No, your attached information would not be useful for my events/going out pages… because I don’t have any! It should be PR 101 but somehow the releases keep coming and it is driving me crazy.
This newsletter is brought to you by this morning’s inbox – so I thought I’d just recap a few ‘golden rules’ that I think might be useful.
1 – Read the publications/websites you are pitching to and if you don’t have time to look at everything, share the load with colleagues and have a regular debrief on who’s running what kind of feature and what they don’t cover (just as important).
2 – Make a list of their regular slots and who looks after them so you are pitching to the right person. If it’s not listed, make a call to find out.
3 – Get that person’s name right. In the grand scheme of things, it’s not a big deal and I’ve been called pretty much everything from Linda to Mark (!) but it does show a lack of attention to detail which you might not want as your calling card.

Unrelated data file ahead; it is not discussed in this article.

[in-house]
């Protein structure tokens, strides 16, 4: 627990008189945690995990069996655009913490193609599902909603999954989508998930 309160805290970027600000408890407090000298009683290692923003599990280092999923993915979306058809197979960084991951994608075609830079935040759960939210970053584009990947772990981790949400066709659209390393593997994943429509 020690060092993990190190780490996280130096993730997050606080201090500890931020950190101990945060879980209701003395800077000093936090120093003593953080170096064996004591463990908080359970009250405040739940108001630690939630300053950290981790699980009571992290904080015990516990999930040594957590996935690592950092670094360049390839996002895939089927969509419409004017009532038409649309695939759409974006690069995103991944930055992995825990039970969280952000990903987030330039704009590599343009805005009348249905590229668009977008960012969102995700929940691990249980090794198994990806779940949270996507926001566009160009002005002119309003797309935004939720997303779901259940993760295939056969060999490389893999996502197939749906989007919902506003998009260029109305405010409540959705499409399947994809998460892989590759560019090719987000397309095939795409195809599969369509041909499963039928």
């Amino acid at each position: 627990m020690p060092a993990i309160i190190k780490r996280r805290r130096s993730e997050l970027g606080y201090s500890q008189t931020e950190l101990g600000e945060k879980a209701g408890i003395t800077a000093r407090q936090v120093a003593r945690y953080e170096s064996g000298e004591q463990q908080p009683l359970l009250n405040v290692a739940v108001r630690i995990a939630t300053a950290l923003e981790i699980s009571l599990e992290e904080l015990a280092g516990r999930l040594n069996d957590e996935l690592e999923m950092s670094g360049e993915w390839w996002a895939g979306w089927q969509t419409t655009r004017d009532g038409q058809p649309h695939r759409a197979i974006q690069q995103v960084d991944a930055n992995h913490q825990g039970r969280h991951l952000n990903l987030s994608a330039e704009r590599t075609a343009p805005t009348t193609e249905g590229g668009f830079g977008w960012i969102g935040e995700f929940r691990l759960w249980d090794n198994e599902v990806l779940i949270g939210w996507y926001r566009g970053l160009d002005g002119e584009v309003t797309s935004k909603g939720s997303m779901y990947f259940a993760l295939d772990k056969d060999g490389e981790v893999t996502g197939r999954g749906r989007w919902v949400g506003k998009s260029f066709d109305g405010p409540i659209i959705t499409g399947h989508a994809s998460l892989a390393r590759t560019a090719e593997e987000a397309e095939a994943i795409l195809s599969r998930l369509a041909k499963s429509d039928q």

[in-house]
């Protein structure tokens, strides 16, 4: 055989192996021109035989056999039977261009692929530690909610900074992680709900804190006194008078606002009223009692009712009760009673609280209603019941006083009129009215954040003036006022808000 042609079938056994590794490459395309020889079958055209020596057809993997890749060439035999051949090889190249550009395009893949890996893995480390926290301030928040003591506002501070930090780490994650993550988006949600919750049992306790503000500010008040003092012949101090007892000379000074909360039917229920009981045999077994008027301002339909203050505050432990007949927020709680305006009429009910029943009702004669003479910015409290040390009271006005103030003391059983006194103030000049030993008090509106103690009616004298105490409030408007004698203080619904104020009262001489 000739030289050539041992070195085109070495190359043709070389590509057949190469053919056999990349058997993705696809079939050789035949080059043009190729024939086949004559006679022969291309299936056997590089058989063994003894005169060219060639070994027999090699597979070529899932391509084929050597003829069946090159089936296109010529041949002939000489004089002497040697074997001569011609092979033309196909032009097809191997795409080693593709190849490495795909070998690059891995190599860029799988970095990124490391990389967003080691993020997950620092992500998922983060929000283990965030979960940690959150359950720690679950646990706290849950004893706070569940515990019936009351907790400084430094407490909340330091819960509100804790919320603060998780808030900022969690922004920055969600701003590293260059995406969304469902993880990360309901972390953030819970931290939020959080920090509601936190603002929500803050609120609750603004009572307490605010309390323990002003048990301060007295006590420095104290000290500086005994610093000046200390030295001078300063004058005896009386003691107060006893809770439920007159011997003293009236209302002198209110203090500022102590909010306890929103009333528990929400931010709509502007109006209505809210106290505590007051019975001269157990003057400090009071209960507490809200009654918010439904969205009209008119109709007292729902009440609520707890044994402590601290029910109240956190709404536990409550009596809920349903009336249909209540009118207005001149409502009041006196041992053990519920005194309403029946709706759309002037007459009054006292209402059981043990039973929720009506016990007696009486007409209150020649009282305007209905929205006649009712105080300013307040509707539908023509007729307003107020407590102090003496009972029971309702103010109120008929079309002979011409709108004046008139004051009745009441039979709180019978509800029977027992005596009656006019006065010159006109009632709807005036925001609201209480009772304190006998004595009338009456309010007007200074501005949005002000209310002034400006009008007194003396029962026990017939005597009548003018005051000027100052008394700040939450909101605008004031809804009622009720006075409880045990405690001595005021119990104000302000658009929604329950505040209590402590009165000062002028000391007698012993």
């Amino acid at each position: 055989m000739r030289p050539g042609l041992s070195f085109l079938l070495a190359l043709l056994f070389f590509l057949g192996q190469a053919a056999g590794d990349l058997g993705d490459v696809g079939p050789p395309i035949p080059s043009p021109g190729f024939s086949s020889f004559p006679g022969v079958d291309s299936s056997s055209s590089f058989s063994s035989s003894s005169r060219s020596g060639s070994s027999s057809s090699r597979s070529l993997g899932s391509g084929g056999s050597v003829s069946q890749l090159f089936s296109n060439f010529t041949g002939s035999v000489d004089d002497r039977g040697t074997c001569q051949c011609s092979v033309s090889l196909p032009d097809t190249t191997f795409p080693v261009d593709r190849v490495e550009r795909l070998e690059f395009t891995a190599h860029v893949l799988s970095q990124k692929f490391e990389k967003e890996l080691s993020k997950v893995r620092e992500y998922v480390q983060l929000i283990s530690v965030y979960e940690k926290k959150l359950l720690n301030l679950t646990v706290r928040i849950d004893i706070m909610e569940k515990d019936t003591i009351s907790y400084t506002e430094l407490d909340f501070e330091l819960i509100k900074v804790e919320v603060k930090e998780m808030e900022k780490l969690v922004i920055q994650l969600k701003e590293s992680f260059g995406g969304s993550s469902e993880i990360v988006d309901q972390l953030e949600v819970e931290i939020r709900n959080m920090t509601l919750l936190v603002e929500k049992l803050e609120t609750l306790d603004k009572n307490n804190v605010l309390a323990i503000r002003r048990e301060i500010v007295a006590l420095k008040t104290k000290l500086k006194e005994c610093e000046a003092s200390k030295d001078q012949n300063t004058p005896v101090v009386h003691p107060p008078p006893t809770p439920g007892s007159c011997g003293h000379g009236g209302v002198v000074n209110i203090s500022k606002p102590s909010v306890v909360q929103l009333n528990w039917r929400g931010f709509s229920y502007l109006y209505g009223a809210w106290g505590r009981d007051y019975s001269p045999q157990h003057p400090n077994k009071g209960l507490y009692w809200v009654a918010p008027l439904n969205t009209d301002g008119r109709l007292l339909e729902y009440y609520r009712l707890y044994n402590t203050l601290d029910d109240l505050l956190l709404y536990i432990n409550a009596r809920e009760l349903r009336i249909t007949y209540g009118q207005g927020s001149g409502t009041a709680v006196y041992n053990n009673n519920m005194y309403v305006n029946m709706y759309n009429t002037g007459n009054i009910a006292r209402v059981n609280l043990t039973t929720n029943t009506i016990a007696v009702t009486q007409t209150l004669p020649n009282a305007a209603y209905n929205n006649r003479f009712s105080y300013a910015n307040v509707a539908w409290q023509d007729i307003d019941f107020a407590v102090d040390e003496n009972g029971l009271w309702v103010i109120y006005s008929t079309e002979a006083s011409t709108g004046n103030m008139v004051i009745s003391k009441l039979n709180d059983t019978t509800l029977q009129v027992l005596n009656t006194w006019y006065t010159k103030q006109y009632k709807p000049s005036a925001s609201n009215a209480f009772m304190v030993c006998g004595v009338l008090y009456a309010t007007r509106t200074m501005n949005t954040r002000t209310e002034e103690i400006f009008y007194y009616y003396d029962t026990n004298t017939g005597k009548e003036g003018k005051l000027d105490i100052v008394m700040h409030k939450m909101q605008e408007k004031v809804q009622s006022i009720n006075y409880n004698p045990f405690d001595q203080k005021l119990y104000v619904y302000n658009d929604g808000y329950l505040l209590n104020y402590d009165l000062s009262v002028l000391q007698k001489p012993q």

4 – Try not to send out releases at or before about 10am. This is for your benefit, as most features teams will still be on their way to work, might glance at on the bus and never go back to their opened emails. Those on news teams will be in or preparing for morning ideas meetings/conferences and are flat out … In both instances, better to catch them mid-morning when they’ve had coffee and dealt with the urgent stuff and are more open to pitches.
5 – Take a silence as a ‘no, unless there is a really compelling reason to chase. Alas, with smaller staffs and bigger workloads, even the most polite of journalists struggles to get back to everyone and everything.
Sorry, but that’s the reality – but if you’ve got good intel on who’s interested in what, it should save you time and energy in the first place.
What Lisa Thinks…
“My heart sank when I saw *yet another* press release about gin because there are so, so many but this bottle is genuinely great, so bravo on a crisp, genuinely great angle.”